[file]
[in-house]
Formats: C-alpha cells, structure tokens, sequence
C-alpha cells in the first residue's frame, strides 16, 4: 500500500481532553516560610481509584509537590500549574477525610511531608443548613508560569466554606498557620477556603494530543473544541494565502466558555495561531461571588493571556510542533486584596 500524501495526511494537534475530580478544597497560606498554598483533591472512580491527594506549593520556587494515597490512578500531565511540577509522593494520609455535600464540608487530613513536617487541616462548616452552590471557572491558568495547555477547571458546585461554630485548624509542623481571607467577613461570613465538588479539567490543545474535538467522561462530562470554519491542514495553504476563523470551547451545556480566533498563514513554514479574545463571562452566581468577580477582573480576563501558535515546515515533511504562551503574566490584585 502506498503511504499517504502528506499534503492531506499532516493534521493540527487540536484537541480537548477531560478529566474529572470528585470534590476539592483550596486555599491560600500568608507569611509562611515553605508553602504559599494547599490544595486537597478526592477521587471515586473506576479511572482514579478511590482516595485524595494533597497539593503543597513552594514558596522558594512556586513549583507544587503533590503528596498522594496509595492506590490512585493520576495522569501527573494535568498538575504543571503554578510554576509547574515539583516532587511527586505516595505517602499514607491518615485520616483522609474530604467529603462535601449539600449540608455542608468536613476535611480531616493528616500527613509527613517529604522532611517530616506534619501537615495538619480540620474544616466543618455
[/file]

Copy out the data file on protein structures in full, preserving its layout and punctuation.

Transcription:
[in-house]
Formats: C-alpha cells, structure tokens, sequence
C-alpha cells in the first residue's frame, strides 16, 4: 500500500481532553516560610481509584509537590500549574477525610511531608443548613508560569466554606498557620477556603494530543473544541494565502466558555495561531461571588493571556510542533486584596 500524501495526511494537534475530580478544597497560606498554598483533591472512580491527594506549593520556587494515597490512578500531565511540577509522593494520609455535600464540608487530613513536617487541616462548616452552590471557572491558568495547555477547571458546585461554630485548624509542623481571607467577613461570613465538588479539567490543545474535538467522561462530562470554519491542514495553504476563523470551547451545556480566533498563514513554514479574545463571562452566581468577580477582573480576563501558535515546515515533511504562551503574566490584585 502506498503511504499517504502528506499534503492531506499532516493534521493540527487540536484537541480537548477531560478529566474529572470528585470534590476539592483550596486555599491560600500568608507569611509562611515553605508553602504559599494547599490544595486537597478526592477521587471515586473506576479511572482514579478511590482516595485524595494533597497539593503543597513552594514558596522558594512556586513549583507544587503533590503528596498522594496509595492506590490512585493520576495522569501527573494535568498538575504543571503554578510554576509547574515539583516532587511527586505516595505517602499514607491518615485520616483522609474530604467529603462535601449539600449540608455542608468536613476535611480531616493528616500527613509527613517529604522532611517530616506534619501537615495538619480540620474544616466543618455